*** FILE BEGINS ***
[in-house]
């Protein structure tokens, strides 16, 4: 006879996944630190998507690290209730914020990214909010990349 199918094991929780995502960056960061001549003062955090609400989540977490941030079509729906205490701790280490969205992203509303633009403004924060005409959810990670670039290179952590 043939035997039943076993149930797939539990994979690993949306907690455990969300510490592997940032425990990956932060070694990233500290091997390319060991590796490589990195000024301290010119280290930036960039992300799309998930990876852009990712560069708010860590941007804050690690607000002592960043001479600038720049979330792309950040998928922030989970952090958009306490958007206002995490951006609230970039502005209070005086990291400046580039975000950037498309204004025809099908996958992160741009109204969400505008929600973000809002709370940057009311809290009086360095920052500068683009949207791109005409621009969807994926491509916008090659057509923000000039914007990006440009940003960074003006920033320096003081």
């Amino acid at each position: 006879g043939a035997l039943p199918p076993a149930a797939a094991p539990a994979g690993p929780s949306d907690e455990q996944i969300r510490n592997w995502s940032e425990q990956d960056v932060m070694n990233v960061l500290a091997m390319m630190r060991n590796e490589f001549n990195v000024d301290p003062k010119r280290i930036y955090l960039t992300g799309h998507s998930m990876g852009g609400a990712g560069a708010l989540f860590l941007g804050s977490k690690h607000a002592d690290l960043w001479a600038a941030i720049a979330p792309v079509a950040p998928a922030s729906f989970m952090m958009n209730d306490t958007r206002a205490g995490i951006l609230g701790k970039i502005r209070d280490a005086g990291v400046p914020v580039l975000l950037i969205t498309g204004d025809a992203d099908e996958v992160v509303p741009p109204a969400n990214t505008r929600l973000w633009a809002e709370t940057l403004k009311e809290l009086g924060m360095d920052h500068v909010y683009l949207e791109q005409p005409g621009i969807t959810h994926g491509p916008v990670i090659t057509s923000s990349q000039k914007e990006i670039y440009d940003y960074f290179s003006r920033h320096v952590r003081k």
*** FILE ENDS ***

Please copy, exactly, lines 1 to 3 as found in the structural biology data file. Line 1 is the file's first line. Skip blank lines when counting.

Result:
[in-house]
């Protein structure tokens, strides 16, 4: 006879996944630190998507690290209730914020990214909010990349 199918094991929780995502960056960061001549003062955090609400989540977490941030079509729906205490701790280490969205992203509303633009403004924060005409959810990670670039290179952590 043939035997039943076993149930797939539990994979690993949306907690455990969300510490592997940032425990990956932060070694990233500290091997390319060991590796490589990195000024301290010119280290930036960039992300799309998930990876852009990712560069708010860590941007804050690690607000002592960043001479600038720049979330792309950040998928922030989970952090958009306490958007206002995490951006609230970039502005209070005086990291400046580039975000950037498309204004025809099908996958992160741009109204969400505008929600973000809002709370940057009311809290009086360095920052500068683009949207791109005409621009969807994926491509916008090659057509923000000039914007990006440009940003960074003006920033320096003081």
């Amino acid at each position: 006879g043939a035997l039943p199918p076993a149930a797939a094991p539990a994979g690993p929780s949306d907690e455990q996944i969300r510490n592997w995502s940032e425990q990956d960056v932060m070694n990233v960061l500290a091997m390319m630190r060991n590796e490589f001549n990195v000024d301290p003062k010119r280290i930036y955090l960039t992300g799309h998507s998930m990876g852009g609400a990712g560069a708010l989540f860590l941007g804050s977490k690690h607000a002592d690290l960043w001479a600038a941030i720049a979330p792309v079509a950040p998928a922030s729906f989970m952090m958009n209730d306490t958007r206002a205490g995490i951006l609230g701790k970039i502005r209070d280490a005086g990291v400046p914020v580039l975000l950037i969205t498309g204004d025809a992203d099908e996958v992160v509303p741009p109204a969400n990214t505008r929600l973000w633009a809002e709370t940057l403004k009311e809290l009086g924060m360095d920052h500068v909010y683009l949207e791109q005409p005409g621009i969807t959810h994926g491509p916008v990670i090659t057509s923000s990349q000039k914007e990006i670039y440009d940003y960074f290179s003006r920033h320096v952590r003081k």